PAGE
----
‘Ottawa’ Jonathan Pitre Battles Blood, Lung Infections
Jonathan Pitre is back in a Minneapolis hospital with blood and lung infections — complications that will likely delay his second stem-cell transplant.
Pitre and his mother, Tina Boileau, went to the University of Minnesota Masonic Children’s Hospital last week for a check-up in preparation for the transplant, scheduled for March 8.
Tests revealed that Pitre had unusually low oxygen levels in his blood. Further investigation found that he had a respiratory virus and a bloodstream infection, likely caused by his surgically implanted central lines. The thin plastic tubes, used to deliver medicine, nutrition, blood and stem cells, are susceptible to infection.
Pitre, 16, has been in hospital for the past five days. He’s on antibiotics and is using an oxygen mask to help him breathe at night.
“He’s getting better,” Boileau said in an interview Tuesday. “But we have to make sure the blood infection doesn’t come back. We’re taking it day by day. He’s feeling better than he did, but there’s more progress to be made, for sure.”
Doctors want Pitre to overcome the infections before they begin a second blood and marrow transplant procedure.
The Minneapolis children’s hospital is the only facility in the world that operates an ongoing clinical trial to treat severe cases of epidermolysis bullosa (EB) with stem cells. The treatment holds the potential to halt the advance of Pitre’s rare and deadly form of the skin disease, recessive dystrophic EB.
People with RDEB have a fault in the gene responsible for a specific kind of collagen that connects the outer layer of skin, the epidermis, with those below it. The clinical trial seeks a “biochemical correction” to that fault. If the transplant works, stem cells will find their way to Pitre’s bone marrow, dispatch cells to his injured skin, and secrete a protein that’s essential to the development of collagen — the “glue” that gives skin its strength and structure.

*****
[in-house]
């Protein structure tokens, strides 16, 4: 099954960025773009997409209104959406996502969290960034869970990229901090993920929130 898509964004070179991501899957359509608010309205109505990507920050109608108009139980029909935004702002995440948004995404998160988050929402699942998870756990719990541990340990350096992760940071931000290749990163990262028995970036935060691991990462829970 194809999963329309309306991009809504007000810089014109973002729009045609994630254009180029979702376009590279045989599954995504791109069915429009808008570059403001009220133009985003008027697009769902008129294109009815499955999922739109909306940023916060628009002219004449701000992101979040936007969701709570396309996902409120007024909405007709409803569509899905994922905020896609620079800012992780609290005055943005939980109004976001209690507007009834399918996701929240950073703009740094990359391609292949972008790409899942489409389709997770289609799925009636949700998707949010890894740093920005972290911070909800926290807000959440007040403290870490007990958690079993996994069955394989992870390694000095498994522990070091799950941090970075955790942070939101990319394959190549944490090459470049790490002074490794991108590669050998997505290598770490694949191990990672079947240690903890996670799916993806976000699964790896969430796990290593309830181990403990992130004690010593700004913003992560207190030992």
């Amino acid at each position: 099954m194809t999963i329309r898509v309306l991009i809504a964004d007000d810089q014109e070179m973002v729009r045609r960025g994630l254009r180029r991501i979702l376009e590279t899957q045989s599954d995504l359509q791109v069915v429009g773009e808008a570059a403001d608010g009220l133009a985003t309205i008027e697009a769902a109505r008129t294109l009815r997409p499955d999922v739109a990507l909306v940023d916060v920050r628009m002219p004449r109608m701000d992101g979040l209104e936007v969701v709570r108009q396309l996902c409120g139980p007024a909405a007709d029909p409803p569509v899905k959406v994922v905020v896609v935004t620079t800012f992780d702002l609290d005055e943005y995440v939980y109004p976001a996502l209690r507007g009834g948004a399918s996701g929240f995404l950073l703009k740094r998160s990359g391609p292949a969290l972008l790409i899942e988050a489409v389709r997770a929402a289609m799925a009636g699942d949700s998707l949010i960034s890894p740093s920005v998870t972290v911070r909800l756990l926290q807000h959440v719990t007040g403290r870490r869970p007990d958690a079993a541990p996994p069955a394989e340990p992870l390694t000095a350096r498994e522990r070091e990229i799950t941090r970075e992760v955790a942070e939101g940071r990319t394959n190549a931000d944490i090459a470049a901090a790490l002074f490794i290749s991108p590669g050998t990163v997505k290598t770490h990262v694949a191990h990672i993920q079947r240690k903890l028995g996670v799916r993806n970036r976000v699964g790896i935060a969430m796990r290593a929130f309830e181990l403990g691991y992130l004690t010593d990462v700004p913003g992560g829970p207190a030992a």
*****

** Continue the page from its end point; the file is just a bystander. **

Some EB patients have experienced dramatic benefits after their transplants: reduced blistering, tougher skin, and better wound healing. But the transplant is high-risk and is usually accompanied by life-threatening complications.
Pitre will undergo eight days of high-dose chemotherapy and one day of full-body radiation in advance of the stem cell transplant. His mother will again serve as his donor.
Last year’s procedure failed when Pitre’s own stem cells recolonized his bone marrow.
Boileau said even though everyone knows exactly what to expect this time, it doesn’t make the journey easier to face. “There’s a different kind of stress this time,” she said. “It’s not the unknown this time, it’s the known — and the known is scary because it was tough.”
Pitre suffered infections, fevers, nausea and exhaustion in the aftermath of his transplant last September.
Pitre and his mother spent five weeks at home in Russell earlier this year and returned to Minnesota last week. Boileau said her son is ready to face his next challenge. “When he got in the truck, he said it was time to go back,” said Boileau. “He wants to get it done so we can go home for real next time…We know we’re good to do this and we’ll come back.”
OHIP will finance the $1 million hospital procedure, while Boileau will be paying her own living expenses with the help of the EB charity, DEBRA Canada.